Back in June, Apple introduced Intelligent Tracking Prevention (ITP) which goal is to limit third-party trackers from capturing cross-site browsing data. Only a few month later, Google thumbs at Apple nose and comes up with a response to the ITP measure, ensuring conversion tracking is maintained.
You need a refresh on what a cookie actually is? You would like to understand what is Intelligent Tracking Prevention? Well, you are in the right place! In this article, we will tackle the above questions and provide you with a clear explanation on the impact of ITP, the measure Google came up with as well as a step-by-step guide on the needed implementations for your account(s).
What is a cookie again?
To understand the ITP measure, it is essential to be familiar with the notion of cookies. A cookie is a small data file placed on your computer by a website when you visit it.
There are basically two main types of cookies:
- First-party cookies: cookie is set on the domain name that appears in the browser address bar. The cookie is owned by the website itself.
- Third-party cookies: cookie is set by and on a domain name that is different from the one appearing in your browser bar. The cookies are owned by a third party, like e.g. Google. Note that to gather demographic insights or implement remarketing features, it is necessary to install third-party cookies.
What is Intelligent Tracking Prevention (ITP)?The objective of Intelligent Tracking Prevention is to limit third-party trackers. With ITP, third-party cookies that enable to track users across sites can only be used for 24 hours from the time a user visits a website using Safari. After 30 days, the cookies are completely purged. Apple’s official explanation for this feature is to ensure privacy, in a world where online privacy has been redefined.
Image: Screenshot / Apple
Let me give you a concrete example: you visited Zalando’s website last week. I bet your life that since then, you keep seeing display ads featuring the exact same pair of shoes you clicked on when you navigate from one website to another. In a nutshell, the main goal of ITP is to prevent these ads to stalk you while browsing other websites.
What is the impact for the advertiser & for Google?
Google uses 3rd-party cookies for conversion tracking, this would mean all conversions that happen after 24 hours from the time a user lands on your page will not be tracked anymore.
To go back to the Zalando example, if you click on an Adwords ad, spend some time browsing their website and 3 days later come back organically to buy a pair of shoes, ITP would prevent the conversion from being recorded in your Adwords account. The power for advertisers is hereby reduced, as an important part of online conversions are not attributed to the correct advertising platforms anymore.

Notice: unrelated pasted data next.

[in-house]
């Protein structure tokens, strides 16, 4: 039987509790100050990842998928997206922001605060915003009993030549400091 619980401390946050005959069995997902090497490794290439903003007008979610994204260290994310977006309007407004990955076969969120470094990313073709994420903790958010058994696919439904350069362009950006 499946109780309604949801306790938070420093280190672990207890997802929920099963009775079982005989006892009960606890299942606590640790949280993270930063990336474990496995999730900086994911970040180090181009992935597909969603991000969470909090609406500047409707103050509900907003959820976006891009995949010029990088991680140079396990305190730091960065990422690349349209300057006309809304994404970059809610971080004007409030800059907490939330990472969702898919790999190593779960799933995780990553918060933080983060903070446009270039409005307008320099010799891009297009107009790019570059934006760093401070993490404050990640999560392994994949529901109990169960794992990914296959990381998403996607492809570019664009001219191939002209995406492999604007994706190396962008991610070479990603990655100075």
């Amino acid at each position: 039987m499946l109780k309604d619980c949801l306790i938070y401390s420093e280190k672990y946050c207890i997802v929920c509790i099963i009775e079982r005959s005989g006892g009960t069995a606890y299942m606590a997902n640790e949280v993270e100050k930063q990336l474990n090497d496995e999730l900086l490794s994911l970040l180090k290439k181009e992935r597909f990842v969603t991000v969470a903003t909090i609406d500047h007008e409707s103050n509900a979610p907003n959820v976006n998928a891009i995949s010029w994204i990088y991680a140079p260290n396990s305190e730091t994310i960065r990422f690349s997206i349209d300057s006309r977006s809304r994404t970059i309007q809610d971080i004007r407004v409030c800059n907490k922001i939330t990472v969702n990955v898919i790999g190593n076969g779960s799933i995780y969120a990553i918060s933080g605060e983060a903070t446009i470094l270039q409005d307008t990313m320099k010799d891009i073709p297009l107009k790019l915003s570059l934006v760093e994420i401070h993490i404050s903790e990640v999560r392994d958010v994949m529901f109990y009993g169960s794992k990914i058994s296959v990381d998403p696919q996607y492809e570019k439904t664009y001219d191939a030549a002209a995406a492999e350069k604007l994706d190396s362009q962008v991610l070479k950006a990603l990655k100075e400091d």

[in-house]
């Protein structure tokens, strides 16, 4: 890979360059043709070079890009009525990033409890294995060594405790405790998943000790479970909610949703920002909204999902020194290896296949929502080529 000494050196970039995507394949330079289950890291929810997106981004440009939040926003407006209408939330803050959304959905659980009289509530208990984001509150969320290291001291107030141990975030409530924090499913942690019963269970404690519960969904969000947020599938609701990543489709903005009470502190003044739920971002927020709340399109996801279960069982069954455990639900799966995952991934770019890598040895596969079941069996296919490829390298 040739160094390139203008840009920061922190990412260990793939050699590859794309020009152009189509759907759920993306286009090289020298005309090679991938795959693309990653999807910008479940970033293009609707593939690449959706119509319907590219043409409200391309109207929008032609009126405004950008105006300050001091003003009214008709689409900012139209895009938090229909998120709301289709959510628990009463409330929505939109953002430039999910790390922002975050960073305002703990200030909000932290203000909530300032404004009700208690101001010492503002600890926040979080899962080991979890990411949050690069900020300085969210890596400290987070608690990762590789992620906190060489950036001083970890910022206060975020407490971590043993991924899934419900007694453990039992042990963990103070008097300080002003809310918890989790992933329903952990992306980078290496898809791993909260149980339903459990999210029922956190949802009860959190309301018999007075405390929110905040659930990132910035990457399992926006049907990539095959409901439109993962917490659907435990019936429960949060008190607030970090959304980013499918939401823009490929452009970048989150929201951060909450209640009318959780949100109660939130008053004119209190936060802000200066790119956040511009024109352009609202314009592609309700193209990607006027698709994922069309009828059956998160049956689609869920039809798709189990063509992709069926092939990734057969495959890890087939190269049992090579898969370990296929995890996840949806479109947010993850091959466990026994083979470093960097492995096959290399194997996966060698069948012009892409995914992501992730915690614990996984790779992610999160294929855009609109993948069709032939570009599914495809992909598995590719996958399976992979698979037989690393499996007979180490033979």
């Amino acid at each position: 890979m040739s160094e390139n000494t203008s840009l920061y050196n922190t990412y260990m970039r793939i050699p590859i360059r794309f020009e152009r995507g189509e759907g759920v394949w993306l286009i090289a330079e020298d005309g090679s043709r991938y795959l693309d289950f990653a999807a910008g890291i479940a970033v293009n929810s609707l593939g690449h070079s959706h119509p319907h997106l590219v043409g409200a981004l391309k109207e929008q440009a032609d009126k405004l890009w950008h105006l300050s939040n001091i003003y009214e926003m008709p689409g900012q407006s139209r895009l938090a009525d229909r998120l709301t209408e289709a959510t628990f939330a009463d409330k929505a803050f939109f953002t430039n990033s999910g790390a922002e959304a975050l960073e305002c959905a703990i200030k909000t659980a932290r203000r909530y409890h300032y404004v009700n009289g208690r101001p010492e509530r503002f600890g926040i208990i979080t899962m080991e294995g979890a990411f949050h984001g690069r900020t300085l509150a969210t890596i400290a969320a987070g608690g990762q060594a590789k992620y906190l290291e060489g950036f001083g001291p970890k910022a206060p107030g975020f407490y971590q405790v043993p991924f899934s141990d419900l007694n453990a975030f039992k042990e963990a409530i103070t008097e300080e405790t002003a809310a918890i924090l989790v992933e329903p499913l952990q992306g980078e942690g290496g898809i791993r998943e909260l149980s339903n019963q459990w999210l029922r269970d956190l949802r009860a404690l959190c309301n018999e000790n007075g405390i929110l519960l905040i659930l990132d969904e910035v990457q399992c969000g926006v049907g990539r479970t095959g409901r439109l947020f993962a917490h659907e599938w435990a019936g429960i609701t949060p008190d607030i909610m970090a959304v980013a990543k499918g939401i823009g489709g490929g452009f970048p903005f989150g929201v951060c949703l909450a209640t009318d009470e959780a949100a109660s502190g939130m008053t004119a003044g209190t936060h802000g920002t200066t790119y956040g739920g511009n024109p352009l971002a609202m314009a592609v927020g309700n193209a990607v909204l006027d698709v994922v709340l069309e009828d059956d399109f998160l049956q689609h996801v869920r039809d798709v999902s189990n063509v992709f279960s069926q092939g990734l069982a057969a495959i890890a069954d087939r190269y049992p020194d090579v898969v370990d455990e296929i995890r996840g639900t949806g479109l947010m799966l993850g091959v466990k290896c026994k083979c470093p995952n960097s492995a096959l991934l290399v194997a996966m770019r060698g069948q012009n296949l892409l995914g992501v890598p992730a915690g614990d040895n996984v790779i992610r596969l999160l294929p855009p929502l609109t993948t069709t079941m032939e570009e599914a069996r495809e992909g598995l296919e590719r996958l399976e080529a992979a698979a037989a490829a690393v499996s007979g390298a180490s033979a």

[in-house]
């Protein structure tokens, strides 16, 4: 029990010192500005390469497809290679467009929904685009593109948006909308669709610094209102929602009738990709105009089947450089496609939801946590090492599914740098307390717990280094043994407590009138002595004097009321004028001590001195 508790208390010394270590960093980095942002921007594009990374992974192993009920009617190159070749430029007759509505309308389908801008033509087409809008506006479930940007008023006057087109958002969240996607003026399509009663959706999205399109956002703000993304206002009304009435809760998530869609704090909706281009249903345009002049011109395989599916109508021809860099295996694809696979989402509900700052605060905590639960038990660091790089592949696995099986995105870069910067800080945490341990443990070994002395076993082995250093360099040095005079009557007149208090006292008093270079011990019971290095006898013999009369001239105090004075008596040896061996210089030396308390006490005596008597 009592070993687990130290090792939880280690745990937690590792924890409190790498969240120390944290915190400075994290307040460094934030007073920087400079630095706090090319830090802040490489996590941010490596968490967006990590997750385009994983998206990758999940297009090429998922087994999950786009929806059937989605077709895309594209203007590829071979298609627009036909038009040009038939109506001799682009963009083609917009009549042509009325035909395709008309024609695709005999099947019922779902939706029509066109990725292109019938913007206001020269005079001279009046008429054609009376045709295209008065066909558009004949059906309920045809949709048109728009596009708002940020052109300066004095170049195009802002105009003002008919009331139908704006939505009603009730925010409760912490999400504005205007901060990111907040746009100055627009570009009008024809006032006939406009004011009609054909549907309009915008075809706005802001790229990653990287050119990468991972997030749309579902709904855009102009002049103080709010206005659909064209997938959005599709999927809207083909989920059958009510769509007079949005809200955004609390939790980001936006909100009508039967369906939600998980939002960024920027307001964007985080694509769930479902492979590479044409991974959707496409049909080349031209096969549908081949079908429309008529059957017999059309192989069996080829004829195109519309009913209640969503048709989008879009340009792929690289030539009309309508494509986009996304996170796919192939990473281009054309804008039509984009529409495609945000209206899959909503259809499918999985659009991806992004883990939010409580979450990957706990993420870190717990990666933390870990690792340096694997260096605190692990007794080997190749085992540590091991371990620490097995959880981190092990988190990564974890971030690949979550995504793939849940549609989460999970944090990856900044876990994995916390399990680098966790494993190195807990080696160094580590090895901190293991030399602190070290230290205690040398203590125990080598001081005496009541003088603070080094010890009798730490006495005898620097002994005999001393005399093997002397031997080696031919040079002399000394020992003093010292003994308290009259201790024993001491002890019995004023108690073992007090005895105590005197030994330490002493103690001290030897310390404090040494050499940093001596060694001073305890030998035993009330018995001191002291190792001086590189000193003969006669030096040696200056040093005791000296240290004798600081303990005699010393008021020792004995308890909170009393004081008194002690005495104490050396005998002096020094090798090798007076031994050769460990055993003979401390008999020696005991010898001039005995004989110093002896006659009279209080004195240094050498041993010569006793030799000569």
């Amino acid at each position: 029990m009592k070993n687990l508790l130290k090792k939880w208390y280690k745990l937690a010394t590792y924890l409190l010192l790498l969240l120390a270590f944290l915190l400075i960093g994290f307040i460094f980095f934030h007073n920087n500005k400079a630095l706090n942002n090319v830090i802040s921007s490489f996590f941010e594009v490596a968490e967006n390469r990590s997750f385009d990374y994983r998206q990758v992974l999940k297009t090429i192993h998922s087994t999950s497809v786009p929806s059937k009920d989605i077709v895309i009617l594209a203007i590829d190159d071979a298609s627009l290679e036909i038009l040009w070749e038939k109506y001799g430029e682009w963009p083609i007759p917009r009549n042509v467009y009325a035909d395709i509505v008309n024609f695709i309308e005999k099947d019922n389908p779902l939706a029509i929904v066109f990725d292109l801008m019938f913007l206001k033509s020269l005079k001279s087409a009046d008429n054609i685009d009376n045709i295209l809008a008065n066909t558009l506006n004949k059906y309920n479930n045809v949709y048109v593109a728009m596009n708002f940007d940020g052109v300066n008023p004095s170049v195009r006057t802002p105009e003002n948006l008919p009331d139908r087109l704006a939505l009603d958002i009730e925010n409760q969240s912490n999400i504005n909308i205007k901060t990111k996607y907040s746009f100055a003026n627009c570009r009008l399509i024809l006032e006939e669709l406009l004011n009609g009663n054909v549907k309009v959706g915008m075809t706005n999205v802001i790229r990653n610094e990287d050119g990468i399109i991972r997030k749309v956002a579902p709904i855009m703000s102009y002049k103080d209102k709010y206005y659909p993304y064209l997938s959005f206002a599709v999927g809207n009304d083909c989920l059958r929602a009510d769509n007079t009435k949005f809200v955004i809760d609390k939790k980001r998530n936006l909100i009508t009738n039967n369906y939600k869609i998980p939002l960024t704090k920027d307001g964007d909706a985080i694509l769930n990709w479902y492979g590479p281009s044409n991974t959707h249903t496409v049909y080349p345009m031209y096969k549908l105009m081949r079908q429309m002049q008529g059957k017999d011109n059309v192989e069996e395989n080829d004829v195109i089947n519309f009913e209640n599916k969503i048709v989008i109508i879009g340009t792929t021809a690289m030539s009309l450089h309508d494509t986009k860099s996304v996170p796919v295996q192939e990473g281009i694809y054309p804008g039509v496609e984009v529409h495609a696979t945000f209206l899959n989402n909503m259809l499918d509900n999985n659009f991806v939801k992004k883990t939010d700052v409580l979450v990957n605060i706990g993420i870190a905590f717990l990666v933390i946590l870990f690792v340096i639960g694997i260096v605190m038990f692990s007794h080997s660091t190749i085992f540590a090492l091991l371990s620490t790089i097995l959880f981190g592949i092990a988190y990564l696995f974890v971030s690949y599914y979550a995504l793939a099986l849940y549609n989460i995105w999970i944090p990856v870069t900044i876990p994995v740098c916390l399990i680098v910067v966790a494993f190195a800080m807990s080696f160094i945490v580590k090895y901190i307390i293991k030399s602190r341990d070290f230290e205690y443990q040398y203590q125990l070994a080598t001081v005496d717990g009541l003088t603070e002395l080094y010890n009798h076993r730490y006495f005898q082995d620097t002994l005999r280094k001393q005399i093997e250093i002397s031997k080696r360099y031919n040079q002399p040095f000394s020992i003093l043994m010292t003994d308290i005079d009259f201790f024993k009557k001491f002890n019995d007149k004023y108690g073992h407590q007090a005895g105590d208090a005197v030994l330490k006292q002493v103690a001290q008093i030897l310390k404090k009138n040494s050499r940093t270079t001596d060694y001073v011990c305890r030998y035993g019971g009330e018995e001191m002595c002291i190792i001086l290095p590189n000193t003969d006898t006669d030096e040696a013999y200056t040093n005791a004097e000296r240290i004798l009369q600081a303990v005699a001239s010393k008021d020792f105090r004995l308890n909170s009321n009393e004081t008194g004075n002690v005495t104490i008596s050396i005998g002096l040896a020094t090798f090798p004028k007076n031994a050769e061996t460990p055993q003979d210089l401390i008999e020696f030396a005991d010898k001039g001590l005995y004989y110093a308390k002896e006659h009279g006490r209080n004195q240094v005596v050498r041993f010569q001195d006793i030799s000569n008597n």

With Safari accounting for nearly 35% of mobile web traffic in Belgium, in October 2017 (source: howwebrowse.com), there is a risk for advertisers to see their volume of conversions shrink. They would also get a hard time measuring the return on investment from their mobile ads. Consequently, some advertisers could decrease their Adwords investment, making Google a loser in the battle. And we all know Google never loses!
In October 2017, 35% of Belgian mobile users use Safari
Google’s response to ITP?
It therefore took only a few month for Google to respond to the ITP measure. The giant came up with a new Google Analytics cookie that will be used to capture campaign and conversion data from Safari in a way that conforms with ITP.
Basically, the workaround works as follows: today the conversion cookie is set on the Googleadservices.com domain, which means it is considered as a third-party cookie. By this fall, the new Google Analytics cookie will be set on the advertiser’s domain, becoming a first-party cookie and thus acceptable to ITP. Conversion tracking from Adwords on Safari will therefore be maintained.
How to make sure conversion tracking is maintained?
If you have already linked your Google Analytics with Adwords (which most advertisers have), you don’t need to do anything. With the new GA cookie (_gac), Google Analytics uses 1st party cookies and shares the data with Adwords, which maintains the conversion tracking.
If you have installed Adwords Conversion Tracking via Google Tag Manager, you need to start using Conversion Linker Tag to make sure the conversion tracking is maintained. You can find a step-by-step guide in the next section of this article.
How to setup the GTM Conversion Linker Tag ?
If you manage your GTM setup in-house, the Conversion Linker Tag setup won’t take you more than 5 minutes.
- Select to add a new tag and choose ‘conversion linker'.
- Set the default trigger on all pages.
- You’re done! Don’t forget to preview & publish.